As the NBA heads into its All-Star weekend, the league has already shown some interesting highlights from the first half of the season. However, can they be counted on moving forward coming out of the break as well? Let's take a look.
Bradley Beal, Washington Wizards
Beal leads the league in raw scoring per game, with a 32.9 average. Not surprisingly, he also leads the league in shot attempts per game and shots made per game as well. But is this a pace he can keep up for the remainder of the season?
In terms of when he plays, there shouldn't be anything standing in his way. The other star on the team, Russell Westbrook, is keen to keep on his triple-double track nightly and while he will definitely join in on the shot-attempt fun, it has not cut into Beal's usage thus far, nor is there anything (beyond injury) that would inspire a sudden change in role for Westbrook.
Also, the Wizards don't have a young draft pick angling for more attempts either as their 2020 lottery pick, Deni Avdija, is a more balanced player that hasn't shown a need to be a volume shooter at this stage. Lastly, the Wizards don't boast a dominant front court player that would also pry usage away from Beal.
So while per-game volume and production should be intact, the Wizards’13-20 record might inject fear into fantasy owners that there could be some tank-tastic efforts down the stretch for Washington, lending itself to potentially "resting” Beal rather than wear him out in a lottery season.
However, the Wizards have amazingly have gotten better, led by Beal, Westbrook, and great effort, leading to a 7-3 record over their last ten games. Also, this season there is a play-in postseason factor, meaning the 7-10 teams in the east would battle it out and, currently, the Wizards are only 2.5 games out of tenth place. This means that Washington, with so much invested in their high-profile backcourt, will be highly vested to grind as hard as possible until eliminated. And since we've established that the Wizards lean heavily on Beal to produce and lead the team to date, with nobody else waiting in the wings to take on more usage, Beal is set up to continue his production throughout the second half - at least until the Wizards are eliminated.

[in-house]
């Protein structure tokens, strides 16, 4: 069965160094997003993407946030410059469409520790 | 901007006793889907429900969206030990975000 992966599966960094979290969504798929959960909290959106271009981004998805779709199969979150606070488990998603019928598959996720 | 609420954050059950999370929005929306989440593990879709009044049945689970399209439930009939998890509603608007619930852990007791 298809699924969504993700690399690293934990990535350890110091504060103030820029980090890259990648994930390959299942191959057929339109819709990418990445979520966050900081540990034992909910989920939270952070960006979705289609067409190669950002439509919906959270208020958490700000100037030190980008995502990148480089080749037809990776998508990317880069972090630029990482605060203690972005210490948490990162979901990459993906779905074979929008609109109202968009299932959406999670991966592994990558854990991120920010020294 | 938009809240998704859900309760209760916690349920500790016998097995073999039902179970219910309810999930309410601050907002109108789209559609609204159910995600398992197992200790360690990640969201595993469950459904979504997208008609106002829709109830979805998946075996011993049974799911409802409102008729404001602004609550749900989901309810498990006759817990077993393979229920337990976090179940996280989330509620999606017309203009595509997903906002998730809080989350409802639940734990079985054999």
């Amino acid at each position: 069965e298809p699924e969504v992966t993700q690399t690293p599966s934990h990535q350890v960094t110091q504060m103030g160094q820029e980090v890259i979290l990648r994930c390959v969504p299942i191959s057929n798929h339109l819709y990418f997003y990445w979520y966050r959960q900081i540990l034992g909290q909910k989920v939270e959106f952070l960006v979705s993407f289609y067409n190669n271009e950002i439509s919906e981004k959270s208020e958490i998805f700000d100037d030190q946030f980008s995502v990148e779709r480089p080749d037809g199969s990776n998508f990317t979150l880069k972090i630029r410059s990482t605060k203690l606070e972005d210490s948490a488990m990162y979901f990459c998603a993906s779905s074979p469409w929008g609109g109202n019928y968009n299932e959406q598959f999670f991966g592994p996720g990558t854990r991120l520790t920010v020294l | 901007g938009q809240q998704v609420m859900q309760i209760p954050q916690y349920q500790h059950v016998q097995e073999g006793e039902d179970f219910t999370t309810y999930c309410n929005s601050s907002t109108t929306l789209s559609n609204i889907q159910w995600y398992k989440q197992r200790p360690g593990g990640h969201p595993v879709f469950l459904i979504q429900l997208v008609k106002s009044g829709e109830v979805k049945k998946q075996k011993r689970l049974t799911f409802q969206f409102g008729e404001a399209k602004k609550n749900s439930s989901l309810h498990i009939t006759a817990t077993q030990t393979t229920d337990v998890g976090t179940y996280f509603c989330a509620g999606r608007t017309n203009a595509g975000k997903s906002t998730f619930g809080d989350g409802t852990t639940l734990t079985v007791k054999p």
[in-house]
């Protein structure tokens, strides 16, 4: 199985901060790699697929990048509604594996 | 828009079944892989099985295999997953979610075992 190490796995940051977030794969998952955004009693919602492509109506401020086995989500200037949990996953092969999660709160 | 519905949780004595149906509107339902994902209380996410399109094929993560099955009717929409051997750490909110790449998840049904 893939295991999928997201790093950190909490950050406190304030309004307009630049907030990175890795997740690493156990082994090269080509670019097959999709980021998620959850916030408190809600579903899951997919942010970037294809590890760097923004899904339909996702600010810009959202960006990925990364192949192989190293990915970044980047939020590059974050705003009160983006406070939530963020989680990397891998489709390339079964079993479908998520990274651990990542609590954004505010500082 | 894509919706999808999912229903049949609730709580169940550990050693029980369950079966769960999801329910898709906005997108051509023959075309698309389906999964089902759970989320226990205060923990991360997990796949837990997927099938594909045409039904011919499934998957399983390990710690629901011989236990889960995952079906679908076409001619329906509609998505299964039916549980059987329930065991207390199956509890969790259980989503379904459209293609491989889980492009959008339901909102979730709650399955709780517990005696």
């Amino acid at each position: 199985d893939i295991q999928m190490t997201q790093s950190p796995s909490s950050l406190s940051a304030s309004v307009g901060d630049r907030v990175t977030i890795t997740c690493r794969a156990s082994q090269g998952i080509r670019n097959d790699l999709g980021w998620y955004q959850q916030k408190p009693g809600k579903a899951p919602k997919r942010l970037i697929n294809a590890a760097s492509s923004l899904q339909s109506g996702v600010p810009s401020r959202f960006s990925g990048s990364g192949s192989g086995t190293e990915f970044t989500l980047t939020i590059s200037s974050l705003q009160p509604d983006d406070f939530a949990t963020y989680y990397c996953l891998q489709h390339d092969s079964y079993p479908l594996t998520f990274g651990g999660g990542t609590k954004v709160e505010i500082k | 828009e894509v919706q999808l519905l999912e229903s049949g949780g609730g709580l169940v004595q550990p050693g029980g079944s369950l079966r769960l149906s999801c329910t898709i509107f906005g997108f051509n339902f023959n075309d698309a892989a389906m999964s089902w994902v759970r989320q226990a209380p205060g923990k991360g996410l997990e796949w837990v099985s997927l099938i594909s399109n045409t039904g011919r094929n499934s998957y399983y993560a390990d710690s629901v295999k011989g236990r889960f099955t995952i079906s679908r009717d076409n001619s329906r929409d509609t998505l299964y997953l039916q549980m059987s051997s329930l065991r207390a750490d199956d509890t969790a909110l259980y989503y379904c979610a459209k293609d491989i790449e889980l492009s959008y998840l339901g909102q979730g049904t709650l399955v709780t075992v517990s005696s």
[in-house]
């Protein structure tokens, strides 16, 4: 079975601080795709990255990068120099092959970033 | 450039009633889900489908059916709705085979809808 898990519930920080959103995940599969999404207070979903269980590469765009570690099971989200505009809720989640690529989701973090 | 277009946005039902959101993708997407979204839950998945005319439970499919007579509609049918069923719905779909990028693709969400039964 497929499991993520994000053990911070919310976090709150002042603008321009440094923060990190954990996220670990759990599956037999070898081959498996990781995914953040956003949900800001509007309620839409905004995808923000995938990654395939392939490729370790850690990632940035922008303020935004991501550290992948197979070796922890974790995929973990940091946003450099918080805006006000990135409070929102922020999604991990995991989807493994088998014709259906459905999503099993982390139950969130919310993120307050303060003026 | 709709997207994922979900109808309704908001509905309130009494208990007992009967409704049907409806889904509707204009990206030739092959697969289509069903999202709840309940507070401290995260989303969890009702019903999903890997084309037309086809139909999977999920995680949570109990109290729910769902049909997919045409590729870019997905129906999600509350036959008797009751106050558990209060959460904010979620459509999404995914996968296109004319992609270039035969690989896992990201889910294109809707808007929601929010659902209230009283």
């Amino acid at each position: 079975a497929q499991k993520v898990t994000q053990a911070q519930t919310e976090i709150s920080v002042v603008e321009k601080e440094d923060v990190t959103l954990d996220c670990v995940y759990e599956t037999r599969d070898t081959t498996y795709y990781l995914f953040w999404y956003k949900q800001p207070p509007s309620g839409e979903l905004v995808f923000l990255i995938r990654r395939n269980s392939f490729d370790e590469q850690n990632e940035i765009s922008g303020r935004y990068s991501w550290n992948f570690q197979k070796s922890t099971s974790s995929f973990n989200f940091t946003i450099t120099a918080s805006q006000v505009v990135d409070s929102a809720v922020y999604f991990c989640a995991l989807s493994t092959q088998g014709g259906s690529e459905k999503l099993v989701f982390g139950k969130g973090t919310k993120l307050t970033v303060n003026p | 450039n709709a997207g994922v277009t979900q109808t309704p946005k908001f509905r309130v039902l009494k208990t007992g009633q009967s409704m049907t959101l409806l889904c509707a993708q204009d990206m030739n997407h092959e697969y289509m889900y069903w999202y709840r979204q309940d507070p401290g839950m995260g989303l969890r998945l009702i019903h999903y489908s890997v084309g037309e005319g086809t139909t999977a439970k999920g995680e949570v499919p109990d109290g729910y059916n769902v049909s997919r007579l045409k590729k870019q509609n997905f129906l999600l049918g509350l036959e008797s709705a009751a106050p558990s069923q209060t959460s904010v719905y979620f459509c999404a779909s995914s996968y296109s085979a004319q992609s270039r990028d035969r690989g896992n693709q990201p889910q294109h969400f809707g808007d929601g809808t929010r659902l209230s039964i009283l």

The Kings have participated in many high scoring affairs, making them an attractive fantasy target for opponents, as well as the Kings players themselves. They have the worst team defensive rating for the season, with a staggering 118.9 points per 100 possessions. On the flip side, they have a top ten offensive rating as well, scoring 113.3 points per 100 possessions. This means that while their opponents are scoring nearly at will on the Kings, Sacramento can fight back offensively, thus staying in the game and keeping all the principals on both teams on the floor accruing stats.
Can it continue? The key aspects of the defensive struggle comes from a roster that has a lot of minutes played from players that haven’t really developed the defensive bug. Per NBA.com/stats, the Kings have six of the lowest 11 rated defensive players in the league (min 20 minutes per game) and a seventh (Richaun Holmes) just a few slots behind them.
This isn’t just a function of being bad early and slowly working back to normal. The Kings, in February, turned in a 119.3 points per 100 possessions effort, meaning they are still getting worse as the season progresses. So, beyond a trade that would bring in more defensive-minded players, or a coaching change that may involve bringing in a coach with a defensive reputation (or at least a reputation for slowing the game down), the Kings should be an excellent streaming target game to game.
Clint Capela, Atlanta Hawks
It probably surprises some people that Capela, a player the Rockets practically gave to the Hawks at the trade deadline last season, is besting rebounding stalwarts Andre Drummond (13.5), Rudy Gobert (13.1) Joel Embiid (11.6) and Nikola Jokic (11.0). But true it is, as the Hawks center is averaging a massive 14.2 boards per game for the season.
The Hawks have long been deficient on the glass, ever since Dikembe Mutombo was sent to Philadelphia 20 years ago. Capela represents a return to strong defensive rebounding, aiding the Hawks defensive efforts this season. Capela also leads the league in offensive rebounds, averaging five per game, giving the Hawks, and players like Trae Young and John Collins, more opportunities to score.
The Hawks have been a top offense all year long and, despite some February struggles and the firing of their head coach (Lloyd Pierce), they were 11th in offensive rating for the month. Capela has been getting his own chances to score as well, averaging 14.7 per game.
Lastly, Capela is third in the league in blocks, with 2.2 per game, trailing only Indiana’s Myles Turner (3.4) and Utah’s Rudy Gobert (2.7) in that category.
The Hawks, like the Wizards, are not in a tank season, having spent almost 100 million dollars in the offseason to take the next step with their young core of players. Capela has averaged 29.7 minutes per game and has spiked to nearly 40 in quite a few games this season, underlining his importance to the team. The Hawks employ rookie Onyeka Okongwu and second year player Bruno Fernando at center behind Capela. Okongwu started the season injured and has been slow to get in the flow in his rookie year and Fernando hasn’t developed much at all for the Hawks, leaving the lion’s share of the traditional center’s minutes to Capela.
Since the Hawks are in 11th place right now in the East (one game out of the play-in playoff zone), you can bet that interim coach Nate McMillan will be leaning on his veteran center even more in the second half of the season.